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Figure Skating World Championships



2000 Worlds

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  • Friday, March 31, 2000

    Silver lining for Elvis

    Third world title for Yagudin

    By STEVE BUFFERY -- Toronto Sun

      NICE, France -- Somehow, the freezer geezer, Elvis Stojko, managed to lift his tired, old body on to the medal podium last night.

     The Terminator, proving once and for all that a 28-year-old figure skater still can do great things, captured a silver medal at the world championships with a gutsy free skate program.

     Stojko crashed hard on his first element, the quadruple toe, but fought back and nailed eight consecutive triple jumps, including a triple axel/triple toe combination and triple flip/triple toe combo, to move to second overall from fourth after Tuesday's short program.

     Apparently there's life in the old guy yet.

     "No.2, No.2 in the world," Stojko said, taking in his latest triumph. "There was a lot of doubt from people. And this totally proves that no matter how old you are in this sport, you can make it work.

     The Richmond Hill skater, who won his first medal at the worlds, a bronze, in 1992, said his performance sends a message.

     "I always believed it's not just the body, but the mind and soul that make it. Some of the best athletes in the world do their best work past their 30s."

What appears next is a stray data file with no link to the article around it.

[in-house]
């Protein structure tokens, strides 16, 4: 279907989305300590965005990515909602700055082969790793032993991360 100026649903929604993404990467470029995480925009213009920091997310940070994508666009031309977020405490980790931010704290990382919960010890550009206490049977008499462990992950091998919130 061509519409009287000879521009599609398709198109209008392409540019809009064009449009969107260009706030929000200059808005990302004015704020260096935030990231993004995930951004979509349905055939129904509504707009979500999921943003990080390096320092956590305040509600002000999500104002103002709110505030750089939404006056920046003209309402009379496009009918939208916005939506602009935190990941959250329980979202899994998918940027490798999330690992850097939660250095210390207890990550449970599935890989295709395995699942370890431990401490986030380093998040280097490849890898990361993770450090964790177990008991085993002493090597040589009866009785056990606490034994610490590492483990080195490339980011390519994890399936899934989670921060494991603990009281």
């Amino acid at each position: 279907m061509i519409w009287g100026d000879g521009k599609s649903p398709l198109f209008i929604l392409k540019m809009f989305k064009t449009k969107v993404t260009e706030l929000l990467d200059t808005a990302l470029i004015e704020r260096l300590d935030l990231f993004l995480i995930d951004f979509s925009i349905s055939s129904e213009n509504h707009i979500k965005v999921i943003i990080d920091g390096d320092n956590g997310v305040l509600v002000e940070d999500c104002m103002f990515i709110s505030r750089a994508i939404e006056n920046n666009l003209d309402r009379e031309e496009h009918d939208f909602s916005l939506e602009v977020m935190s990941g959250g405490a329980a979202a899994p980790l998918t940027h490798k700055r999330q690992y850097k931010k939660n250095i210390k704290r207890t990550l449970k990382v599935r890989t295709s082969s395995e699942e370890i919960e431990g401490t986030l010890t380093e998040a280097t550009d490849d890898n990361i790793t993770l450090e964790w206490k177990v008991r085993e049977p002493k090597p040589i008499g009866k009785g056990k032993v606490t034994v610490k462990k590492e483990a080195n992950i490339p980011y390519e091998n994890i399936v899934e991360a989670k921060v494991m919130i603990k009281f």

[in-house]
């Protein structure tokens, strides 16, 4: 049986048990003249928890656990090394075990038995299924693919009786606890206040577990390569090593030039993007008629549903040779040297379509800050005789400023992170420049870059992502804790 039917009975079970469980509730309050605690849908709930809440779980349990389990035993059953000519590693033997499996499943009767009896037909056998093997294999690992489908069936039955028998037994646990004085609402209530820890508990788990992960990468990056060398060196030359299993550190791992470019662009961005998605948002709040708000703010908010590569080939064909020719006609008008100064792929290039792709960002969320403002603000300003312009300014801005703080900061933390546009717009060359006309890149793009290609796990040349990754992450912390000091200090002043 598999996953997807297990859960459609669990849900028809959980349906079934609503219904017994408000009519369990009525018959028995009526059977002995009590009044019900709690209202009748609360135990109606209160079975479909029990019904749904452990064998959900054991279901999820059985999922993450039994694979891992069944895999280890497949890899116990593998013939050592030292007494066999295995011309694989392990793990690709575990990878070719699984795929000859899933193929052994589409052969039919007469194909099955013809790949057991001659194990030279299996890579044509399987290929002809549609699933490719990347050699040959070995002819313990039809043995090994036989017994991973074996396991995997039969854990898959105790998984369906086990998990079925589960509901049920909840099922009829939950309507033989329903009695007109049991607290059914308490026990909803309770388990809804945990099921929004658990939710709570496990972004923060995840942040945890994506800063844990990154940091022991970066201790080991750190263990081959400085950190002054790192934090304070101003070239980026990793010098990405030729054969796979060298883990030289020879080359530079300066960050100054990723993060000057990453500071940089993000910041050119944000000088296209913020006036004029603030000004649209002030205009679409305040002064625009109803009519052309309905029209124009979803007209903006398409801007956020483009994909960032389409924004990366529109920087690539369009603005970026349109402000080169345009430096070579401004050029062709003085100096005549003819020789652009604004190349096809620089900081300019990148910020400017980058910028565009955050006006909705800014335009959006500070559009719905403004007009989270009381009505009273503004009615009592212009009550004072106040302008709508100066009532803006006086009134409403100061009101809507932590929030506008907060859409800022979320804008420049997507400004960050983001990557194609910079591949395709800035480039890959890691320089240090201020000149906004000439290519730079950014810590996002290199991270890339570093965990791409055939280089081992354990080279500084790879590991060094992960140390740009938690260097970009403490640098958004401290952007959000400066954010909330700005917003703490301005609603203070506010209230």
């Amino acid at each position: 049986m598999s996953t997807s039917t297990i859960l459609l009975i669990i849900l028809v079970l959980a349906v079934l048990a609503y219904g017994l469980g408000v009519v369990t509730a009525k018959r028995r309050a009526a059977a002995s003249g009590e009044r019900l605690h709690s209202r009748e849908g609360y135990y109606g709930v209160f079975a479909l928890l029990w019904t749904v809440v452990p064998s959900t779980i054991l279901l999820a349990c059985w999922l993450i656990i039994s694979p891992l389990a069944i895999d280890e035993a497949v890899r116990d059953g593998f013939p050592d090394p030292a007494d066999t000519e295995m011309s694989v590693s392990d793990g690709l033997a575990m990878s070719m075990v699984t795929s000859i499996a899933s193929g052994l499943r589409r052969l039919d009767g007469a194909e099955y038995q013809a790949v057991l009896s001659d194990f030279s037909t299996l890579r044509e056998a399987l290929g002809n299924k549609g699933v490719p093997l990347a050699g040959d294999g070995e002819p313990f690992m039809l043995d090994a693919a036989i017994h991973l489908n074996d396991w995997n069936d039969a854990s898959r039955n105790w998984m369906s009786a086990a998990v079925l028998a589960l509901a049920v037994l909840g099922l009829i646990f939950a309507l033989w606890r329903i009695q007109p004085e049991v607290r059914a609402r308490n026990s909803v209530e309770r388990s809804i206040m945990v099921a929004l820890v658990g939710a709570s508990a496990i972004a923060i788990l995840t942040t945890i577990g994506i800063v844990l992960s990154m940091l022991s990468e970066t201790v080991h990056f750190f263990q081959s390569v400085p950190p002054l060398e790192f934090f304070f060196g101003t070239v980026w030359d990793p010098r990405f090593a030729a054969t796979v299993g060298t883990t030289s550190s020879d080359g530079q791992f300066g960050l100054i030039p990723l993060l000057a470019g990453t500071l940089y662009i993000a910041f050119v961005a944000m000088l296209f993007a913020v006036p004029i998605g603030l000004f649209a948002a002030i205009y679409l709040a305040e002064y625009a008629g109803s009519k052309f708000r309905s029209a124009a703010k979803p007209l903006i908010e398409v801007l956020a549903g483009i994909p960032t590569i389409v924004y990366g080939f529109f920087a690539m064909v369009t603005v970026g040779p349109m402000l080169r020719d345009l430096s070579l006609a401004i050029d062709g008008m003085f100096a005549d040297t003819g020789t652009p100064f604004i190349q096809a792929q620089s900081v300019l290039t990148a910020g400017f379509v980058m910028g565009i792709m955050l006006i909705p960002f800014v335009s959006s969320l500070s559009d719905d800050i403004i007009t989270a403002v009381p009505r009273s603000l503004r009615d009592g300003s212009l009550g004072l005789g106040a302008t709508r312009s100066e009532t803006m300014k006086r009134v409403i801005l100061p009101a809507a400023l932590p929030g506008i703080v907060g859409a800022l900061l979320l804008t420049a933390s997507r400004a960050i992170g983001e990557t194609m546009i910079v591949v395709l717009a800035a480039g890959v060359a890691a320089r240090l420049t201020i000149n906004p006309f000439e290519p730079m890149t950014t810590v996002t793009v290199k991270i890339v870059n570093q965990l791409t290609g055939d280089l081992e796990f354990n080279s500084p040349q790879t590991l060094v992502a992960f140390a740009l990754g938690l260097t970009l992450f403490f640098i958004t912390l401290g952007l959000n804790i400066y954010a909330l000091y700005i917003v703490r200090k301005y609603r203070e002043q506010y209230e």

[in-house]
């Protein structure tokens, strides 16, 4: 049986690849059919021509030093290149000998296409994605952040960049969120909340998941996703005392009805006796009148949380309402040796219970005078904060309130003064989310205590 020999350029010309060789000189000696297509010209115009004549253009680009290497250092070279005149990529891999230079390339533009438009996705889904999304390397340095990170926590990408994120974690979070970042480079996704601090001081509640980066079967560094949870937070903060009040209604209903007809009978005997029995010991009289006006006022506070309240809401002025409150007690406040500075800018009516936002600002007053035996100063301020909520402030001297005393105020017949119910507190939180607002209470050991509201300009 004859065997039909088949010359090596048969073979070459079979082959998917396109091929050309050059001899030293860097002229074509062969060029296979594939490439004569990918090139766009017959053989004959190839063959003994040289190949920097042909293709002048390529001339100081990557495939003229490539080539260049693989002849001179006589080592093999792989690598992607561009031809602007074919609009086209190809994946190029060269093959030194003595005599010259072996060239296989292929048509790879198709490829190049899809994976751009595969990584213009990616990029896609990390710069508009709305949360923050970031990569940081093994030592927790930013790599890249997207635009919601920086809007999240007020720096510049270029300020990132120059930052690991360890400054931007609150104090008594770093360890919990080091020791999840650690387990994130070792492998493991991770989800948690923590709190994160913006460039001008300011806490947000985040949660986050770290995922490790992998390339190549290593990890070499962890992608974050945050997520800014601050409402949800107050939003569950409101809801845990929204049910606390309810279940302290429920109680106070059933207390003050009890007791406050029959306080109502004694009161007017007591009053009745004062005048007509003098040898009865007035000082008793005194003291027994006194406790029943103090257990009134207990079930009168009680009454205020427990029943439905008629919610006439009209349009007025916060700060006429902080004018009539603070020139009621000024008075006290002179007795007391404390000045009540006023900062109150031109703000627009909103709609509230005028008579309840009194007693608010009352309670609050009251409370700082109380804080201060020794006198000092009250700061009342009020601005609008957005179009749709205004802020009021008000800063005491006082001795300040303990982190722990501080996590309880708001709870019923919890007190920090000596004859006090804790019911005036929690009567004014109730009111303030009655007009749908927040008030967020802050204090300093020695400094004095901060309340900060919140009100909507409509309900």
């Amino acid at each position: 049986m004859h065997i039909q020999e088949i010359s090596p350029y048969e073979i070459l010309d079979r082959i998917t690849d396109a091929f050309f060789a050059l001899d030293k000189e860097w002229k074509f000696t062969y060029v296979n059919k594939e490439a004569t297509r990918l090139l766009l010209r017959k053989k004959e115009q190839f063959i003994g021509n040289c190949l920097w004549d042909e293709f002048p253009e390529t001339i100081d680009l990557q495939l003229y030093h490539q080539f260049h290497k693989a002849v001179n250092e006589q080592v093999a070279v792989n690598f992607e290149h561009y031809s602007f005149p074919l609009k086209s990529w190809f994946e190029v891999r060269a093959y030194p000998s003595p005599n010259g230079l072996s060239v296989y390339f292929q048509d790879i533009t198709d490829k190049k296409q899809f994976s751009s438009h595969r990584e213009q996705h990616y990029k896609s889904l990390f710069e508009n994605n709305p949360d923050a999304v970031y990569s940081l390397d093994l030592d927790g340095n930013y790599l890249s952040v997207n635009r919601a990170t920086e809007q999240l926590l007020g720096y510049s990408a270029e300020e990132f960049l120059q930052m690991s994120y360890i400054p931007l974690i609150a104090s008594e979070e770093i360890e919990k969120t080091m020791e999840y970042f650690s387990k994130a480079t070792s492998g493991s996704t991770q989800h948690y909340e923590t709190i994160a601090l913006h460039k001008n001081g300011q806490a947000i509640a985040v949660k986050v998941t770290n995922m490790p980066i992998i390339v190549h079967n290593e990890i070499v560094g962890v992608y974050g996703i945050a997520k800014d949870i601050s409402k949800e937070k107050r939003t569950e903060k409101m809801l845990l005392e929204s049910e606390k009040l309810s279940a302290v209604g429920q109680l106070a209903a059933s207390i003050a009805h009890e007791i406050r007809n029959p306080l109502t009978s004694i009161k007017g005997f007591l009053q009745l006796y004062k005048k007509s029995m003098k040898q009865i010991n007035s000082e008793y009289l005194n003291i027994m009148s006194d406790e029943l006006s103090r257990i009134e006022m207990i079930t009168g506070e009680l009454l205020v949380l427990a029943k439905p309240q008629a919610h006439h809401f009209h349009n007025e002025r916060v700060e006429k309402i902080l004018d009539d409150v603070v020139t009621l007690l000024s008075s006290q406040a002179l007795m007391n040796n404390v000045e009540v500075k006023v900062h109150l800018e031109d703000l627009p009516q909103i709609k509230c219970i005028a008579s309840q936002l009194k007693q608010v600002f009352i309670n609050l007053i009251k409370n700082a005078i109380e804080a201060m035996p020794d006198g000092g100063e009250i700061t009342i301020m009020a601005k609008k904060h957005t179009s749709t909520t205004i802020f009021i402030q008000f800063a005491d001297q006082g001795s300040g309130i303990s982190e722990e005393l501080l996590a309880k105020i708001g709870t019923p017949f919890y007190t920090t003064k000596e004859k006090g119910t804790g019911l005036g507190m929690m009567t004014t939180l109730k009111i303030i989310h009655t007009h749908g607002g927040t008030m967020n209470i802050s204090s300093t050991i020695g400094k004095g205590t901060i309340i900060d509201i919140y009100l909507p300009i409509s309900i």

Of course, some still do good work in their 20s. Russian star Alexei Yagudin, who just hit the two-decade mark, won his third world title in a row, becoming the first man to do that since Canada's Kurt Browning in 1991.

     The men's free skate program certainly was not the most memorable, although eight skaters nailed quads last night. Yagudin, in fact, landed two in his program, although he fell near the end on an attempted triple lutz.

     Perhaps it's ironic that Stojko, who really forced the competition to pick up the quad during the past few seasons, emerged back on the podium without landing a quad.

     "It just goes to show you that it's not just about quads," said Stojko, who remained coy about his future, although it's a good bet he'll remain in the competitive ranks for at least one more season.

     "It's about fighting all the way through and I did and it feels great.

     Yagudin also felt great, but also completely drained.

     "In four or five minutes your season is over and you're completely dead," he said. "You're working how many months? Six? Seven? Eight? Just to be dead."

     American Michael Weiss, who was third after the short program, captured the bronze. Russian wunderkind, Evgeny Plushenko, 17, dropped to fourth from second after the short when he crashed and burned in his free skate, downgrading a number of triples and falling on his quad attempt.

     Stojko has won three world titles, but last night's silver was certainly something special.

     "This ranks very high (given) what I've gone through the past couple of years -- rebuilding my body, my mind and my spirit, back to a competitive level and not giving up," he said.

     Edmonton's Ben Ferreira, 20, landed eight triples to finish 18th overall.



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